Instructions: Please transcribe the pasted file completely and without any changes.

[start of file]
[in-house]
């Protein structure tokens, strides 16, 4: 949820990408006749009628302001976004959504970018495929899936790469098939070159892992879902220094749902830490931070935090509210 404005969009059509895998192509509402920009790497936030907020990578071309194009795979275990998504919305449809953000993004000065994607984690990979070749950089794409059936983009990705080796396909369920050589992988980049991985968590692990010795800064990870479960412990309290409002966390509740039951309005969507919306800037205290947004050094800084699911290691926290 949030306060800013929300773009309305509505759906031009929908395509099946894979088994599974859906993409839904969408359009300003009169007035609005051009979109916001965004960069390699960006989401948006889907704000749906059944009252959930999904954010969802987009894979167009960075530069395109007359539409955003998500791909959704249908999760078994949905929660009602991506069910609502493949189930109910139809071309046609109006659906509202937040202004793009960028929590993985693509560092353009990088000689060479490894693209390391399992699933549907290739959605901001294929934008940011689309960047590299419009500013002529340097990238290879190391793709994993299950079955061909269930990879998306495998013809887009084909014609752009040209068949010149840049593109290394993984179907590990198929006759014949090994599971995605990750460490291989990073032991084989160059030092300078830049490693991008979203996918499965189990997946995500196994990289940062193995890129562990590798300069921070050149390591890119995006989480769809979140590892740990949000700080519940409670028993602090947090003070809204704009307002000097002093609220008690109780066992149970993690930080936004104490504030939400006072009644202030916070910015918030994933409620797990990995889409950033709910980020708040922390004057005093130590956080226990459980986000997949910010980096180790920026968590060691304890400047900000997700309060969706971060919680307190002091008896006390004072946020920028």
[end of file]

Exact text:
[in-house]
């Protein structure tokens, strides 16, 4: 949820990408006749009628302001976004959504970018495929899936790469098939070159892992879902220094749902830490931070935090509210 404005969009059509895998192509509402920009790497936030907020990578071309194009795979275990998504919305449809953000993004000065994607984690990979070749950089794409059936983009990705080796396909369920050589992988980049991985968590692990010795800064990870479960412990309290409002966390509740039951309005969507919306800037205290947004050094800084699911290691926290 949030306060800013929300773009309305509505759906031009929908395509099946894979088994599974859906993409839904969408359009300003009169007035609005051009979109916001965004960069390699960006989401948006889907704000749906059944009252959930999904954010969802987009894979167009960075530069395109007359539409955003998500791909959704249908999760078994949905929660009602991506069910609502493949189930109910139809071309046609109006659906509202937040202004793009960028929590993985693509560092353009990088000689060479490894693209390391399992699933549907290739959605901001294929934008940011689309960047590299419009500013002529340097990238290879190391793709994993299950079955061909269930990879998306495998013809887009084909014609752009040209068949010149840049593109290394993984179907590990198929006759014949090994599971995605990750460490291989990073032991084989160059030092300078830049490693991008979203996918499965189990997946995500196994990289940062193995890129562990590798300069921070050149390591890119995006989480769809979140590892740990949000700080519940409670028993602090947090003070809204704009307002000097002093609220008690109780066992149970993690930080936004104490504030939400006072009644202030916070910015918030994933409620797990990995889409950033709910980020708040922390004057005093130590956080226990459980986000997949910010980096180790920026968590060691304890400047900000997700309060969706971060919680307190002091008896006390004072946020920028």